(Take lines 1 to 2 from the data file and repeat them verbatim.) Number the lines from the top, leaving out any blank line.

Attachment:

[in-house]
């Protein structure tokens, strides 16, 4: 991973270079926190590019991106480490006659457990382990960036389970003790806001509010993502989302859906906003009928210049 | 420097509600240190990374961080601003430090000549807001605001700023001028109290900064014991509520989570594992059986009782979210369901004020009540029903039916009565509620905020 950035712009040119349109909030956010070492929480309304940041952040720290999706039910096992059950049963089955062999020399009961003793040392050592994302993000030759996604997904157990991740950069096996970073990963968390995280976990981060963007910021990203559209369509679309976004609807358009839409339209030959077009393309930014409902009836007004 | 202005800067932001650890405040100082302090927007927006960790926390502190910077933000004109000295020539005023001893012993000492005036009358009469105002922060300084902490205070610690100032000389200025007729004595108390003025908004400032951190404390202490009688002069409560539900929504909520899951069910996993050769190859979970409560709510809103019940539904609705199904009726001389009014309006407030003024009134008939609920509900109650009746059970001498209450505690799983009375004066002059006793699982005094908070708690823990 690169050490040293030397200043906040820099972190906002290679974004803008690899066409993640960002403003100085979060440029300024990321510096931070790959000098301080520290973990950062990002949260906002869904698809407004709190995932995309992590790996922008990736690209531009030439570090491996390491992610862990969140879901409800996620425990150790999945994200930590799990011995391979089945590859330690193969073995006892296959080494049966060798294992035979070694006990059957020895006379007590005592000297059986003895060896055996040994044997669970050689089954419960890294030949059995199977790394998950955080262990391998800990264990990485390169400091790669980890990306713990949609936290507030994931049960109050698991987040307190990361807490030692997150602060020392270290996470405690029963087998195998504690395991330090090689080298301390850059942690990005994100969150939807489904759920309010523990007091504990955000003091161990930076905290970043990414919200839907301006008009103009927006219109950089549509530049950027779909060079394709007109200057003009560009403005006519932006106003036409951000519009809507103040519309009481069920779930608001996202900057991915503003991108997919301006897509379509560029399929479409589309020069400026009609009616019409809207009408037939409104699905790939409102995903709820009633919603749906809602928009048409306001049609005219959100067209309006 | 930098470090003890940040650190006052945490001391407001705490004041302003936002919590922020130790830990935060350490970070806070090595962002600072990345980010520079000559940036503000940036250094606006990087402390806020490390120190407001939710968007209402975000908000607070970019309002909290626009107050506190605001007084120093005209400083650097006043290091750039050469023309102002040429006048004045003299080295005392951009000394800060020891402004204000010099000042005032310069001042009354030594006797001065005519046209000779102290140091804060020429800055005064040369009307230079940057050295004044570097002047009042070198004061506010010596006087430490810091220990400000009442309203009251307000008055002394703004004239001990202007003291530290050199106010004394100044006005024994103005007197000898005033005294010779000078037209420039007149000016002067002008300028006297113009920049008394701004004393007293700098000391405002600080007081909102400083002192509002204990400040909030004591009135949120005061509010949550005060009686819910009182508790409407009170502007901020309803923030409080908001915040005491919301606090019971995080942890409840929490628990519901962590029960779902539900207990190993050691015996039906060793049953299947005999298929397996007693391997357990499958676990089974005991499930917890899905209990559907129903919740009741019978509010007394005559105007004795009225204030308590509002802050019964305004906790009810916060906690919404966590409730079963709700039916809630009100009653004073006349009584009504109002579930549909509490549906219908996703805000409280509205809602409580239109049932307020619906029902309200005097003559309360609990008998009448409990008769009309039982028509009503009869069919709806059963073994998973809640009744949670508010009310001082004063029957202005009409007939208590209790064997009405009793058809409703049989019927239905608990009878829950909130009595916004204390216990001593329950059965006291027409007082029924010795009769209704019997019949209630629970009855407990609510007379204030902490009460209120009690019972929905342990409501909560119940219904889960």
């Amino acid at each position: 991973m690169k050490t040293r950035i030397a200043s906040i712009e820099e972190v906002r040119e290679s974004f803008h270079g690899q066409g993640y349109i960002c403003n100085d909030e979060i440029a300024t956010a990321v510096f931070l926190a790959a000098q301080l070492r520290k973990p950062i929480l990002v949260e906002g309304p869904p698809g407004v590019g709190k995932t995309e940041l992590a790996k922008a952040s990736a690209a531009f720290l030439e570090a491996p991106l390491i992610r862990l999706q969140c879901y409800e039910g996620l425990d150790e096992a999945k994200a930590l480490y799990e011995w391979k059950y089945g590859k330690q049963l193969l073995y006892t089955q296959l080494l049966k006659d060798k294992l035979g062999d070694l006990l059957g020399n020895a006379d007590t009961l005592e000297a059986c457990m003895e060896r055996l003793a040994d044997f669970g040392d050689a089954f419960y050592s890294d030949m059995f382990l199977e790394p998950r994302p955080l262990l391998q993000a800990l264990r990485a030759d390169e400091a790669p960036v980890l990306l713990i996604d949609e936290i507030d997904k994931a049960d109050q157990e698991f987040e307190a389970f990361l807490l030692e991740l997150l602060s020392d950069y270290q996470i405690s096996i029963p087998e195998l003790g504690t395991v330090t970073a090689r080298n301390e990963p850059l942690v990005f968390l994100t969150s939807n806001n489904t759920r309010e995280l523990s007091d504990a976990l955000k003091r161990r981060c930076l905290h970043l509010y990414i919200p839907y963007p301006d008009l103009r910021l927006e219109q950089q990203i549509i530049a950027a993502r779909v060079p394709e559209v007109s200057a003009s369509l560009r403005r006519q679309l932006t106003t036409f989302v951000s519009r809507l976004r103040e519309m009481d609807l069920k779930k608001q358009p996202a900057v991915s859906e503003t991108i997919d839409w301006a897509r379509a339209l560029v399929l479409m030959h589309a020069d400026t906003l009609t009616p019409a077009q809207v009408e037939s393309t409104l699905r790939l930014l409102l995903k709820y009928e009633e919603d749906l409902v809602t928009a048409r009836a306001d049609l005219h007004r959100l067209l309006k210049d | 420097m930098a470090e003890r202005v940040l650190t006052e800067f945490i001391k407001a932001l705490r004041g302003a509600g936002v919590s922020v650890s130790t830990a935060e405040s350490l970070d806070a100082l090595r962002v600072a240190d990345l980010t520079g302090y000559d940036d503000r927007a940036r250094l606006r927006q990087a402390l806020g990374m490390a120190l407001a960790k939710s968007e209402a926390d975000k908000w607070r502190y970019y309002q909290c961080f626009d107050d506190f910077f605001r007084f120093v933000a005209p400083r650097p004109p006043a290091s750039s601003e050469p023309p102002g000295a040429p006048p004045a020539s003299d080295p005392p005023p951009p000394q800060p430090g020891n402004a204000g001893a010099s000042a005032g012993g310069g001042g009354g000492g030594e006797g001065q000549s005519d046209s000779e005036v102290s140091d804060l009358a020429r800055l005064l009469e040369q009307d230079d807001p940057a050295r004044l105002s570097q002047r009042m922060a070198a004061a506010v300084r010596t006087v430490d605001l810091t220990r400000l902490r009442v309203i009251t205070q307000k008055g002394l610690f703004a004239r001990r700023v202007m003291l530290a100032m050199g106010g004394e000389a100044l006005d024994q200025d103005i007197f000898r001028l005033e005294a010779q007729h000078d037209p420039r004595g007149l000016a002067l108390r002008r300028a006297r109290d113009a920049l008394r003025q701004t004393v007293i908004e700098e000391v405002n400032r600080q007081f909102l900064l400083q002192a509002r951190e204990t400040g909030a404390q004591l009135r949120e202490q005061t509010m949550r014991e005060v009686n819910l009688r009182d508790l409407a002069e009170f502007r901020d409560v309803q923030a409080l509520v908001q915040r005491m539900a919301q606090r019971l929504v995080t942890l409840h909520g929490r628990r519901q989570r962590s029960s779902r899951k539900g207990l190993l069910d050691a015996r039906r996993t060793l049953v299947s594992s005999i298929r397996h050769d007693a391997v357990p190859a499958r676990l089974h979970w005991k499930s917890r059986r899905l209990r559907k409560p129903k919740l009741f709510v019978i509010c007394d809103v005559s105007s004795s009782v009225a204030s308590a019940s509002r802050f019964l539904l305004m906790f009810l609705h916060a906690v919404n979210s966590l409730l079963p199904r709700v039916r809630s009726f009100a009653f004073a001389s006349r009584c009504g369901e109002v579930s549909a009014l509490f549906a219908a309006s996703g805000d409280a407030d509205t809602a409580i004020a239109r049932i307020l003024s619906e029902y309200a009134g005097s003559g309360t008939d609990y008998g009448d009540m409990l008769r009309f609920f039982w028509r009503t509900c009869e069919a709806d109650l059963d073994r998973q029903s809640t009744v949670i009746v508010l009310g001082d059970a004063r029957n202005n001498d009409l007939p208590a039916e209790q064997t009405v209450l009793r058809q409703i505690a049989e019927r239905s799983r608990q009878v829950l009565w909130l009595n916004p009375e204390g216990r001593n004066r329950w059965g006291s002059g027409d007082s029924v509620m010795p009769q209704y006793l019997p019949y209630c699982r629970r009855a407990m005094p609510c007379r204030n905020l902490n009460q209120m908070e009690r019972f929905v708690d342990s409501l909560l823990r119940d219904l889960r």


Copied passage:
[in-house]
């Protein structure tokens, strides 16, 4: 991973270079926190590019991106480490006659457990382990960036389970003790806001509010993502989302859906906003009928210049 | 420097509600240190990374961080601003430090000549807001605001700023001028109290900064014991509520989570594992059986009782979210369901004020009540029903039916009565509620905020 950035712009040119349109909030956010070492929480309304940041952040720290999706039910096992059950049963089955062999020399009961003793040392050592994302993000030759996604997904157990991740950069096996970073990963968390995280976990981060963007910021990203559209369509679309976004609807358009839409339209030959077009393309930014409902009836007004 | 202005800067932001650890405040100082302090927007927006960790926390502190910077933000004109000295020539005023001893012993000492005036009358009469105002922060300084902490205070610690100032000389200025007729004595108390003025908004400032951190404390202490009688002069409560539900929504909520899951069910996993050769190859979970409560709510809103019940539904609705199904009726001389009014309006407030003024009134008939609920509900109650009746059970001498209450505690799983009375004066002059006793699982005094908070708690823990 690169050490040293030397200043906040820099972190906002290679974004803008690899066409993640960002403003100085979060440029300024990321510096931070790959000098301080520290973990950062990002949260906002869904698809407004709190995932995309992590790996922008990736690209531009030439570090491996390491992610862990969140879901409800996620425990150790999945994200930590799990011995391979089945590859330690193969073995006892296959080494049966060798294992035979070694006990059957020895006379007590005592000297059986003895060896055996040994044997669970050689089954419960890294030949059995199977790394998950955080262990391998800990264990990485390169400091790669980890990306713990949609936290507030994931049960109050698991987040307190990361807490030692997150602060020392270290996470405690029963087998195998504690395991330090090689080298301390850059942690990005994100969150939807489904759920309010523990007091504990955000003091161990930076905290970043990414919200839907301006008009103009927006219109950089549509530049950027779909060079394709007109200057003009560009403005006519932006106003036409951000519009809507103040519309009481069920779930608001996202900057991915503003991108997919301006897509379509560029399929479409589309020069400026009609009616019409809207009408037939409104699905790939409102995903709820009633919603749906809602928009048409306001049609005219959100067209309006 | 930098470090003890940040650190006052945490001391407001705490004041302003936002919590922020130790830990935060350490970070806070090595962002600072990345980010520079000559940036503000940036250094606006990087402390806020490390120190407001939710968007209402975000908000607070970019309002909290626009107050506190605001007084120093005209400083650097006043290091750039050469023309102002040429006048004045003299080295005392951009000394800060020891402004204000010099000042005032310069001042009354030594006797001065005519046209000779102290140091804060020429800055005064040369009307230079940057050295004044570097002047009042070198004061506010010596006087430490810091220990400000009442309203009251307000008055002394703004004239001990202007003291530290050199106010004394100044006005024994103005007197000898005033005294010779000078037209420039007149000016002067002008300028006297113009920049008394701004004393007293700098000391405002600080007081909102400083002192509002204990400040909030004591009135949120005061509010949550005060009686819910009182508790409407009170502007901020309803923030409080908001915040005491919301606090019971995080942890409840929490628990519901962590029960779902539900207990190993050691015996039906060793049953299947005999298929397996007693391997357990499958676990089974005991499930917890899905209990559907129903919740009741019978509010007394005559105007004795009225204030308590509002802050019964305004906790009810916060906690919404966590409730079963709700039916809630009100009653004073006349009584009504109002579930549909509490549906219908996703805000409280509205809602409580239109049932307020619906029902309200005097003559309360609990008998009448409990008769009309039982028509009503009869069919709806059963073994998973809640009744949670508010009310001082004063029957202005009409007939208590209790064997009405009793058809409703049989019927239905608990009878829950909130009595916004204390216990001593329950059965006291027409007082029924010795009769209704019997019949209630629970009855407990609510007379204030902490009460209120009690019972929905342990409501909560119940219904889960």